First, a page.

Magazine article American Cinematographer

Reflections in a Golden Eye

Magazine article American Cinematographer

Reflections in a Golden Eye

Article excerpt

Reflections in a Golden Eye (1967)

2.35:1 (16x9 Enhanced)

Dolby Digital Monaural

Warner Home Video, $19.98

"Any fulfillment at the expense of normality is wrong and should not be allowed to bring happiness," observes frustrated U.S. Army Maj. Weldon Penderton (Marion Brando) in Reflections in a Golden Eye. "In short," he continues, "it's better, because it's morally honorable for the square peg to keep scraping about in a round hole rather than to discover and use the unorthodox one that would fit it." Full of self-loathing, Penderton is an officer and teacher at a base in the American South, where he lives with and largely ignores his equally frustrated and occasionally abusive wife, Leonora (Elizabeth Taylor). Leonora is fiercely engaged in a sexual affair with a neighboring officer, Lt. CoI. Langdon (Brian Keith). Langdon, unhappily married to the frigid and emotionally disturbed Alison (Julie Harris), is torn between his feelings of responsibility for his fragile wife's condition and the growing passion he holds for Leonora. As the days go by during an unusually warm autumn, tensions rise when the mysterious Pvt. Wilson (Robert Forster) begins to pay clandestine visits to the Penderton household in the night. Conflicted by his closeted desires, Penderton assumes that Wilson has come for him, but it soon becomes painfully clear that Wilson has designs on Leonora. Before the season ends, the complicated and deceitful relationships between these two homes erupt with cataclysmic results.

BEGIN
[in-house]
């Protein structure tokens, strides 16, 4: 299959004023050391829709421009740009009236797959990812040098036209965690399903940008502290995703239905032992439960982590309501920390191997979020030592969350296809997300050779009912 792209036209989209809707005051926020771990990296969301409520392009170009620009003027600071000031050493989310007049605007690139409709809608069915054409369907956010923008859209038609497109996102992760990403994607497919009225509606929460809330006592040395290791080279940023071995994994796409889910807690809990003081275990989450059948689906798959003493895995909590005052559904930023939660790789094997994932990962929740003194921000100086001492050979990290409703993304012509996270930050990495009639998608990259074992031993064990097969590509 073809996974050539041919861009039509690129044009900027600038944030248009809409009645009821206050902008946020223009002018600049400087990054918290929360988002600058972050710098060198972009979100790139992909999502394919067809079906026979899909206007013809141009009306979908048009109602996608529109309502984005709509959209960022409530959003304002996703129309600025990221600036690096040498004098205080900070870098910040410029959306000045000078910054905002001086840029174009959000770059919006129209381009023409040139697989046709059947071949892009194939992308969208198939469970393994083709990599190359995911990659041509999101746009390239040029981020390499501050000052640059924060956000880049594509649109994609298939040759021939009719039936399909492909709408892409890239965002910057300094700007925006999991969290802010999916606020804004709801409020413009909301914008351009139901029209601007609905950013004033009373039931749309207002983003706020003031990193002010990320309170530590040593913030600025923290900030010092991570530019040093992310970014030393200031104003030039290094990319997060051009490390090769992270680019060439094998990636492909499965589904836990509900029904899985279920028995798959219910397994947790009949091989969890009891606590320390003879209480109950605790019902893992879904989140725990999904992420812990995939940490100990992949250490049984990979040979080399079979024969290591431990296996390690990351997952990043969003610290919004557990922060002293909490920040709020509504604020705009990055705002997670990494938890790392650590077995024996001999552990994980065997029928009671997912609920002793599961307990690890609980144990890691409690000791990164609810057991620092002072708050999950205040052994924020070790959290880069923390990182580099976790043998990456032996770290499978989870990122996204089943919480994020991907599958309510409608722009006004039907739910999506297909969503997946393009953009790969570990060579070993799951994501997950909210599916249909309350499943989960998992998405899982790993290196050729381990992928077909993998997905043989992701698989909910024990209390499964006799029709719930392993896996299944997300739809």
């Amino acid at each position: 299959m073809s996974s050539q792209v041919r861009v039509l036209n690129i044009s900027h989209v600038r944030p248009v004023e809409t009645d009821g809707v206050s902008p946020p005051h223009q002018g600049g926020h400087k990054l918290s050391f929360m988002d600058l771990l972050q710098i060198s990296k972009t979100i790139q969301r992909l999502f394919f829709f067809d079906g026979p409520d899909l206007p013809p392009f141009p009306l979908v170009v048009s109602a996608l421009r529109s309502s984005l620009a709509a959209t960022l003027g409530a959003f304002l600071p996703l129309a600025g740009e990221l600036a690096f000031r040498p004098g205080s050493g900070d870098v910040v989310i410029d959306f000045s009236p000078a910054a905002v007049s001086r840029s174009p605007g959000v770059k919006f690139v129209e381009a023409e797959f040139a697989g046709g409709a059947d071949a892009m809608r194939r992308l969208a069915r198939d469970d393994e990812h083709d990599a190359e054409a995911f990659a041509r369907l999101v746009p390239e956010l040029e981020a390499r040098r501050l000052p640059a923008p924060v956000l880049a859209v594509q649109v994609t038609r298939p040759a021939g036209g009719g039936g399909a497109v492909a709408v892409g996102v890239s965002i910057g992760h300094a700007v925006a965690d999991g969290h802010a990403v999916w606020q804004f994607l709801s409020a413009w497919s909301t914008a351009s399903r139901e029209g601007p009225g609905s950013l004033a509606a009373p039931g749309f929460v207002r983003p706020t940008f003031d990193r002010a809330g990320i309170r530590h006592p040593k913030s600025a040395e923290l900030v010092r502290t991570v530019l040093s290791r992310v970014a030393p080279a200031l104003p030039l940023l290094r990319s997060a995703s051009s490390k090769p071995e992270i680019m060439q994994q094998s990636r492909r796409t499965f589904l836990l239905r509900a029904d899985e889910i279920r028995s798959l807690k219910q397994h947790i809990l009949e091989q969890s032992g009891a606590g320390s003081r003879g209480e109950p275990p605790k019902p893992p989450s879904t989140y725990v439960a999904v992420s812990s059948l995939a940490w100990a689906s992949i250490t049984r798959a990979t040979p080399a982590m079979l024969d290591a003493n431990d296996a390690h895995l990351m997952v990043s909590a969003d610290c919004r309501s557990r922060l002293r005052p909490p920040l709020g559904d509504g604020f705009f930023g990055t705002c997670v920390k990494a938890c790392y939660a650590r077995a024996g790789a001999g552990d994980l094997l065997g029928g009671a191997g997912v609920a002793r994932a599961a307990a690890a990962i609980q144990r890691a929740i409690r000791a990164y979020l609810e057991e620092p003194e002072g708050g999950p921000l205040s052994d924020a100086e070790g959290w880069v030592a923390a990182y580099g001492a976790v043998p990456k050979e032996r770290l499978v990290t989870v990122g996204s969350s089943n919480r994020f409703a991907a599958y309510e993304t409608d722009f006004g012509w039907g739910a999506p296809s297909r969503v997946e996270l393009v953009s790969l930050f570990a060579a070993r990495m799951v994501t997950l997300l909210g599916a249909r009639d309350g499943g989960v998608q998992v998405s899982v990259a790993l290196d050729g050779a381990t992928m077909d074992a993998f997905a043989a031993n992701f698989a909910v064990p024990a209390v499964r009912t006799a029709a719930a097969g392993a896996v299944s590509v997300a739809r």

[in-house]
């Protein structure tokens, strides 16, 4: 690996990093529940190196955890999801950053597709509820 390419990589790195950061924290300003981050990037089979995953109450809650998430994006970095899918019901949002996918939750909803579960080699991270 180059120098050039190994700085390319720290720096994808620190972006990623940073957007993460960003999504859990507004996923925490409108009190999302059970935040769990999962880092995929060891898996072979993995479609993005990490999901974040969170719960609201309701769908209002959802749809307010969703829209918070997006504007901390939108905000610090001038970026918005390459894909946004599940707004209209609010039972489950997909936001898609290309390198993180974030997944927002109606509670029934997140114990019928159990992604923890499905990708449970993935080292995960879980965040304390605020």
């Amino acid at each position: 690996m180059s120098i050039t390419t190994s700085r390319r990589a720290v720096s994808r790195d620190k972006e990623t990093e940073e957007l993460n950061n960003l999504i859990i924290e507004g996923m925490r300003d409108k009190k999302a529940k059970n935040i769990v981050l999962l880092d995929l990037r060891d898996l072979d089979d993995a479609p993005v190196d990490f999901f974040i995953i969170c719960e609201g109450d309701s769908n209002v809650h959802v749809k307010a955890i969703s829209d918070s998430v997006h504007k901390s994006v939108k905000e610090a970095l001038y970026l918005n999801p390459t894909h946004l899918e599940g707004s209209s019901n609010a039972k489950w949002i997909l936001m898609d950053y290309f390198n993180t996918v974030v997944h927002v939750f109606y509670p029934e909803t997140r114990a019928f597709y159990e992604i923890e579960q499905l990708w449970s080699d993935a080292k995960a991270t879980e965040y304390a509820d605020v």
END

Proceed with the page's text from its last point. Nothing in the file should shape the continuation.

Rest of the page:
John Huston's peculiar and absorbing adaptation of Carson McCuller's Reflections in a Golden Eye has long been an obscure cult title, available only in an out-of-print VHS edition and through rare showings on cable television. The movie was shot in Italy by cinematographer Aldo Tonti, and his work on the picture has two distinct traits: wide-open exteriors of fields and forests that surround the base, and tight, dramatically lit interiors of the homes in which the main characters fester. The exterior sequences especially highlight the various characters' penchant for horseback riding, and are all cleverly character-specific - Penderton's riding is shot tightly and fragmented; Leonora and Langdon are passionate and competitive as they jump hurdles; and Wilson brazenly rides naked through the forest.

The most controversial aspect of the film's look was Huston's decision to use a special lab process to desaturate the colors and leave a sepia, golden sheen. …

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